The Queen’s speech was primarily focused on Brexit, which BRC chief executive Helen Dickinson said would be “the retail industry’s biggest priority”.

The speech, setting out Government priorities, put the weight of its focus on negotiating the UK’s exit from the EU. Nine of the 27 bills related to Brexit.

According to Dickinson the two most important priorities for retailers and consumers would be trade and immigration regulations, both included in the speech.

She said: “Retailers will be encouraged that the Government is seeking to reach out to business.

A consumers’ Brexit

“The retail industry’s biggest priority is to work alongside the Government to secure a fair Brexit for consumers,” said Dickinson.

“This means ensuring that ordinary shoppers aren’t hit with the cost of unwanted new tariffs and the UK is able to build new trading relationships with the rest of the world in the long term.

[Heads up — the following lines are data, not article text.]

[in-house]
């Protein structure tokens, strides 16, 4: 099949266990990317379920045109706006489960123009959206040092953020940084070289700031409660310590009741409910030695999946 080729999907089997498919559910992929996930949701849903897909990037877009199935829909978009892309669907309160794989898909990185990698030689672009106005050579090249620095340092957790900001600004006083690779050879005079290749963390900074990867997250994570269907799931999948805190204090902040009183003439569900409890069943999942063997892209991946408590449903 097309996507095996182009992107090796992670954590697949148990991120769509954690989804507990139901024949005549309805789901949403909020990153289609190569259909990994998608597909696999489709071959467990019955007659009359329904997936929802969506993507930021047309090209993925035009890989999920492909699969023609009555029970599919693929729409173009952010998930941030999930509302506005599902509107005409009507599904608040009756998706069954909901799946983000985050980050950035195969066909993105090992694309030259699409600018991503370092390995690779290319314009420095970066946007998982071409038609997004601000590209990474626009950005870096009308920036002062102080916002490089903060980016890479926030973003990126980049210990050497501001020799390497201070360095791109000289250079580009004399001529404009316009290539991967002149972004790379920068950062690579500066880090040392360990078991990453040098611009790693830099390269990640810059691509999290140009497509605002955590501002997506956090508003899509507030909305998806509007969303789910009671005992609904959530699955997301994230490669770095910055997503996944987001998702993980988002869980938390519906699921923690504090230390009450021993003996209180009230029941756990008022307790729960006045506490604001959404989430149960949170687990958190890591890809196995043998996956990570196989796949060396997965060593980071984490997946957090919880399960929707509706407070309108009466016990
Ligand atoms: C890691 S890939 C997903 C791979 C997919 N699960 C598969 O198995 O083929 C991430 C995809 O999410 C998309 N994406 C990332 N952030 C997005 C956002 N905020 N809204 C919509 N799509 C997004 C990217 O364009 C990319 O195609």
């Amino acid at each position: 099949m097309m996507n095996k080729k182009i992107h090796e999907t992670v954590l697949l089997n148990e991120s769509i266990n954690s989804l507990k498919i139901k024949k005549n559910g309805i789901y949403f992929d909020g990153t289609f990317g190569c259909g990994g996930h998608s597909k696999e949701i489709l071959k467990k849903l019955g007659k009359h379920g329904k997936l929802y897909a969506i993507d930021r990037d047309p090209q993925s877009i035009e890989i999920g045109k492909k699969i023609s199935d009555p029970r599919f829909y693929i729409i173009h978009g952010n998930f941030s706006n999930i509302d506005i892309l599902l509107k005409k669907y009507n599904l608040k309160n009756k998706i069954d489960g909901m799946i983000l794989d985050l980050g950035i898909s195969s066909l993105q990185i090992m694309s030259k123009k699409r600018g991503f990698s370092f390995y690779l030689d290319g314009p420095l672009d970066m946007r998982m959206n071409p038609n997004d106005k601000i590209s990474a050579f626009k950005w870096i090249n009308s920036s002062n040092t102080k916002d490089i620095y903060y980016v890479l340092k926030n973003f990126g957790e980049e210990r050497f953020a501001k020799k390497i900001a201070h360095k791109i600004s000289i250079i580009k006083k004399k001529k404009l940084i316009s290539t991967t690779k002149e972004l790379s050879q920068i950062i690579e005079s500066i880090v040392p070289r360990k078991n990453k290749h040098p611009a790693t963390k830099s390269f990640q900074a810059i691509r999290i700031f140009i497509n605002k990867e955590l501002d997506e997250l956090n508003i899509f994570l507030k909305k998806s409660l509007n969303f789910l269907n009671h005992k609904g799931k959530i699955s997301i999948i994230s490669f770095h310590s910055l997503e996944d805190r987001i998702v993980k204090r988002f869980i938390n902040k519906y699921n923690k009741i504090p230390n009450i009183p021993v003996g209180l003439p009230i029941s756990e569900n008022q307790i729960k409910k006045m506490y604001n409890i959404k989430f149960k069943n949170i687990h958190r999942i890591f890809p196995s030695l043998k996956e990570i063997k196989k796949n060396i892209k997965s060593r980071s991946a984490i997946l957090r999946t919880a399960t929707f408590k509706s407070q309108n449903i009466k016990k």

“In particular, we will seek to work with the Government on the new trade bill, which will help in the development of international trade relationships, and the immigration bill.

“Employers throughout retail must be able to secure their current workforce and fill vacancies in the future.

“To do this, the government must secure the rights of EU nationals living and working in the UK at the earliest possible opportunity.”

She added that while retailers had adapted to the introduction of the living wage, any further mandated salary increases “must be moderate, taking into account broader economic conditions”.

“It is essential the government puts in place a business rates system that does not pit online against offline or large against small”

Helen Dickinson

Dickinson also highlighted that while business rates had not been addressed, reform was urgently required for the long-term health of the sector.

“At the last general election, all three political parties committed to fixing the broken business rates system and this has the strong support of the industry,” she said.

“It is essential the Government conducts a full review of the business rates system and puts in place a system for the 21st century that does not pit online against offline or large against small.”